From practicalities like how to get a visa, where to change traveller's cheques and what to do to see a doctor, to fundamentals like what the time is and where you can buy a drink, here's a rundown of essential London need-to-know information.
Citizens of EU countries and Switzerland do not need a visa to visit or work in the UK. Citizens of the USA, Canada, Australia, South Africa and New Zealand only require a valid passport for a visit of up to six months in duration and must show they are able to support themselves during the visit and intend to return. Citizens of most other countries will require a visa. A work permit is also required for all non-EU visitors intending to seek employment.
To contact the police, fire or ambulance services dial 999 free from any public or private telephone. In case of accident most major hospitals have 24-hour Accident and Emergency (A&E) departments.
List of Hospitals
- Nationals of non-EU European countries upon production of a passport
- UK residents of over 12 months
- Permanent UK residents
- Students and trainees whose course requires them to spend over 12 weeks in employment in their first year
- Students living in the UK for more than six months may be accepted as residents
- Political refugees and others who have sought refuge in the UK
- Certain district nursing, midwifery or health visiting
- Emergency ambulance transport
- Diagnosis and treatment of certain communicable diseases including STDs.
- Family planning services
- Compulsory psychiatric treatment
As well as British citizens, residents (e.g. overseas students) and people with a UK work permit can all visit a General Practitioner free of charge. Anybody else can still visit a GP but will have to pay. Ask at your hotel for details of nearby doctors.
NHS Direct is a confidential 24-hour telephone helpline. By calling 0845 4647, callers can speak to a nurse for advice at any time of the day or night.
Late Night Pharmacies and Dentists
London has a handful of late-night pharmacies for those unexpected emergencies. If you're stuck try...
020 7229 9266
Mon to Sat 09:00 - 22:00, Sun 10:00 - 22:00
Nearest Station: Bayswater / Queensway Tube
Zafash, 233-5 Old Brompton Road, SW5
020 7373 2798
Londonís only 24-hour pharmacy is open daily.
Nearest Station: Earlís Court Tube
020 7723 6116
Daily 9:00 - 00:00
Nearest Station: Marble Arch Tube
London runs on Greenwich Mean Time (GMT) which is used as the basis for all 24 of the world's time zones. Each time zone is 15 degrees of longitude, the distance the sun appears to move in an hour. One Earth rotation is a 24-hour day, it is the basic unit for calculating time.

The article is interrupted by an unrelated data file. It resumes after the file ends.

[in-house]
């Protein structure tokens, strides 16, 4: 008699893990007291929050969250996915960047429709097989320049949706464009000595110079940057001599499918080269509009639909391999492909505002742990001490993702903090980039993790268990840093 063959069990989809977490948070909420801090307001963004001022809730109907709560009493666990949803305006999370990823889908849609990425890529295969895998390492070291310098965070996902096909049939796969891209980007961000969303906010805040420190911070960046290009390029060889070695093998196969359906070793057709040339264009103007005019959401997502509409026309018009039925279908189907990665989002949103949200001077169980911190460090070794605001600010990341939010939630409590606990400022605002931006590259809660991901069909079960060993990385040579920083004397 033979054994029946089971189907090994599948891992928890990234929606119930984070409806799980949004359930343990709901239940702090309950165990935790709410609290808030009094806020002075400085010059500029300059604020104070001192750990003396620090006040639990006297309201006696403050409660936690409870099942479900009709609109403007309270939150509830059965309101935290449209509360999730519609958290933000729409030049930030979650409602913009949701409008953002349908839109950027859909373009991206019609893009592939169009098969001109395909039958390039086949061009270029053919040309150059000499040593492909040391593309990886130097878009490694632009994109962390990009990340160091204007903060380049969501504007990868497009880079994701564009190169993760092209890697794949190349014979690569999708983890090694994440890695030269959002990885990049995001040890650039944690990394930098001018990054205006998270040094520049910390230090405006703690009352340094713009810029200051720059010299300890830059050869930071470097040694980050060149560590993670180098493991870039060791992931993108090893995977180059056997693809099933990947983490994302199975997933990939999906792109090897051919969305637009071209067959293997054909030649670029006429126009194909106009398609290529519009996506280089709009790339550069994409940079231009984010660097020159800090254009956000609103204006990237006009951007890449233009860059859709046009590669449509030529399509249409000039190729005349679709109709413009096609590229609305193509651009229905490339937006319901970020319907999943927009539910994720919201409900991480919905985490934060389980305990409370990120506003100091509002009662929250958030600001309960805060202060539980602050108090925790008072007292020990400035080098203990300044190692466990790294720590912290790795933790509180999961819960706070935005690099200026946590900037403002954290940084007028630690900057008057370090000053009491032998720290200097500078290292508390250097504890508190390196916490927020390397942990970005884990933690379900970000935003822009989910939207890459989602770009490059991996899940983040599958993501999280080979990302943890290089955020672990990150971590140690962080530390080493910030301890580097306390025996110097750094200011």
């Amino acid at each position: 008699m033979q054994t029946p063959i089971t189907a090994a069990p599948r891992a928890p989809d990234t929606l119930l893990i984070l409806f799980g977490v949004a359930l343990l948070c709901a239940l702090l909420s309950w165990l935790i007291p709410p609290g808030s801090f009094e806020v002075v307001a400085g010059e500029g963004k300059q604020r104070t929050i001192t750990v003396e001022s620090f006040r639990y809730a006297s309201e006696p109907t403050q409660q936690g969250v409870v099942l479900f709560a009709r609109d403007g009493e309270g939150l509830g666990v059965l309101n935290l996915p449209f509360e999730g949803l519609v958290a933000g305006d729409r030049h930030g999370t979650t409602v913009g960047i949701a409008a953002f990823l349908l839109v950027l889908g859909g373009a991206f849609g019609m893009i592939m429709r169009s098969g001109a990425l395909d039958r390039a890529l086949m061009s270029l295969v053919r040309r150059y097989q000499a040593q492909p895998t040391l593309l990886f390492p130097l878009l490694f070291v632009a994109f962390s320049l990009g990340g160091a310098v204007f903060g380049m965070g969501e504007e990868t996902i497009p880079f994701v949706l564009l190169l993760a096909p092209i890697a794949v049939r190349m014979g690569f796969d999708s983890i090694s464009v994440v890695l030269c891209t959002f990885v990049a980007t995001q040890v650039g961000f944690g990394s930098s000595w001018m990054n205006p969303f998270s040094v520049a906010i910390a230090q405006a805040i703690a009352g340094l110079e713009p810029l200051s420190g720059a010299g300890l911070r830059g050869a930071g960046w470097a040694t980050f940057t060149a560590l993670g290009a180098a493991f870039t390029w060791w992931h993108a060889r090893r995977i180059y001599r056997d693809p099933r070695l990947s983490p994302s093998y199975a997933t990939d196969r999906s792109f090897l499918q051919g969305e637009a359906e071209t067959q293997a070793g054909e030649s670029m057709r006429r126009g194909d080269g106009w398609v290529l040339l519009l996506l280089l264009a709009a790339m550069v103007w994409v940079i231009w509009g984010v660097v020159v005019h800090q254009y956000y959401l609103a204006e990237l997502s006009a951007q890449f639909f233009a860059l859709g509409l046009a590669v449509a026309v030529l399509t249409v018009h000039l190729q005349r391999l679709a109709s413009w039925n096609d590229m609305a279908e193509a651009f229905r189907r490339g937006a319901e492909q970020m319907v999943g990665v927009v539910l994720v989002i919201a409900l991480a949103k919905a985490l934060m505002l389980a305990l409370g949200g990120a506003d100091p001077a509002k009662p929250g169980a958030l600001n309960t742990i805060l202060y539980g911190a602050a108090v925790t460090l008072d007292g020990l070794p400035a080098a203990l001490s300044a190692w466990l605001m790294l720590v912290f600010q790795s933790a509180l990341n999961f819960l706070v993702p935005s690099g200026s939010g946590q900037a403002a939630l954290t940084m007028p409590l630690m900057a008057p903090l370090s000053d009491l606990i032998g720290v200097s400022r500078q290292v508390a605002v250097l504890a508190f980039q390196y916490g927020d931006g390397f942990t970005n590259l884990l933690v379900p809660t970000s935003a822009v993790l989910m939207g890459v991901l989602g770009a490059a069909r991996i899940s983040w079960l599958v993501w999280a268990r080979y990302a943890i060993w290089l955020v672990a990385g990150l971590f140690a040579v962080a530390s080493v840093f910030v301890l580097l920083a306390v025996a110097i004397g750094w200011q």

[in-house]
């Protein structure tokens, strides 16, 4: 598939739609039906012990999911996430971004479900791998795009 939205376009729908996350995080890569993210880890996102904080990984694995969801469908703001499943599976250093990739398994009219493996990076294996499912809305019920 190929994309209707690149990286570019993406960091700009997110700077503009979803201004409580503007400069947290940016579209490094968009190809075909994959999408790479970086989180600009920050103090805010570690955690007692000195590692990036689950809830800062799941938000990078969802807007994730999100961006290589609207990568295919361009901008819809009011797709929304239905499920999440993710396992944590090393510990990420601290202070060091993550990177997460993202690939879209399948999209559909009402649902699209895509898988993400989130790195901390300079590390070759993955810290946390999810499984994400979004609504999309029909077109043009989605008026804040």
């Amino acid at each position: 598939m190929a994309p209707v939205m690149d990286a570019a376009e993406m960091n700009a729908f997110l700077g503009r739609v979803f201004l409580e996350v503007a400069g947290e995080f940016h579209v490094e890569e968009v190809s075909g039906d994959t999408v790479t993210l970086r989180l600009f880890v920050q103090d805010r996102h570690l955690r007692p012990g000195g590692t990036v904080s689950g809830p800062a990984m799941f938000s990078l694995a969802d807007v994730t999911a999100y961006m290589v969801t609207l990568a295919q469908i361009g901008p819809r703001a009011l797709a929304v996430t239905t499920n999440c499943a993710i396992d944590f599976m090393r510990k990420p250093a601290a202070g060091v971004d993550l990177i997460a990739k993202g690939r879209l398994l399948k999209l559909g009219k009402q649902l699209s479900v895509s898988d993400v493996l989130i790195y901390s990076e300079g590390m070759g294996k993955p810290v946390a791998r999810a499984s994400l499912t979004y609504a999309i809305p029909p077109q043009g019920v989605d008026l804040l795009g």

Museums and attractions are usually open from Tuesday to Sunday, or from Monday to Saturday. The majority open at 10:00 and close at 18:00 but the times may vary. Many are now staying open late at least once a week. Almost all museums and attractions will close on Christmas Day and Boxing Day, but many are likely to stay open on other Public Holidays.
Britainís pubs are usually open from about 11:00 to 23:00 every day, except Sunday when they are usually required to close at 22:30. In November 2005 a change in the rather antiquated licensing laws for England and Wales meant that pubs and bars could apply for late or even 24-hour licenses. Most areas of London now boast drinking establishments that are open into the early hours of the morning. Central London, in particular, is teeming with late-night drinking venues, with clubs, bars and pubs competing for custom.
The British currency is still pounds Sterling. There are 100 pence in each pound. Notes come in denominations of £5, £10, £20 and £50. Scottish bank notes are also legal tender. Coins come in denominations of £2, £1, 50p, 20p, 10p, 5p, 2p and 1p.
Money and travellers cheques can be exchanged at banks, bureaux de change offices, hotels and post offices. Watch out for excessive rates and commission. Always ask what the commission is first and refuse to pay over two percent. Post offices usually offer free commission but their rate may not be as competitive.
By far and away the most convenient way to get your hands on money in London is by using one of the thousands of cash machines (or ATMs as they are known in the US) found all over the city. They are situated inside and outside all high street banks, in supermarkets, shops, railway and bus stations and even Ė rather dangerously Ė in some pubs and bars. Be warned though, cash machines not situated in or outside banks often charge £1.50-£2 per transaction. There are plenty that donít.
Credit cards can be used in most of the cityís restaurants, shops, hotels, bars and nightclubs. Cash advances on your Visa and Mastercard can be obtained from most banks. Many supermarkets and large stores offer cash-back services.
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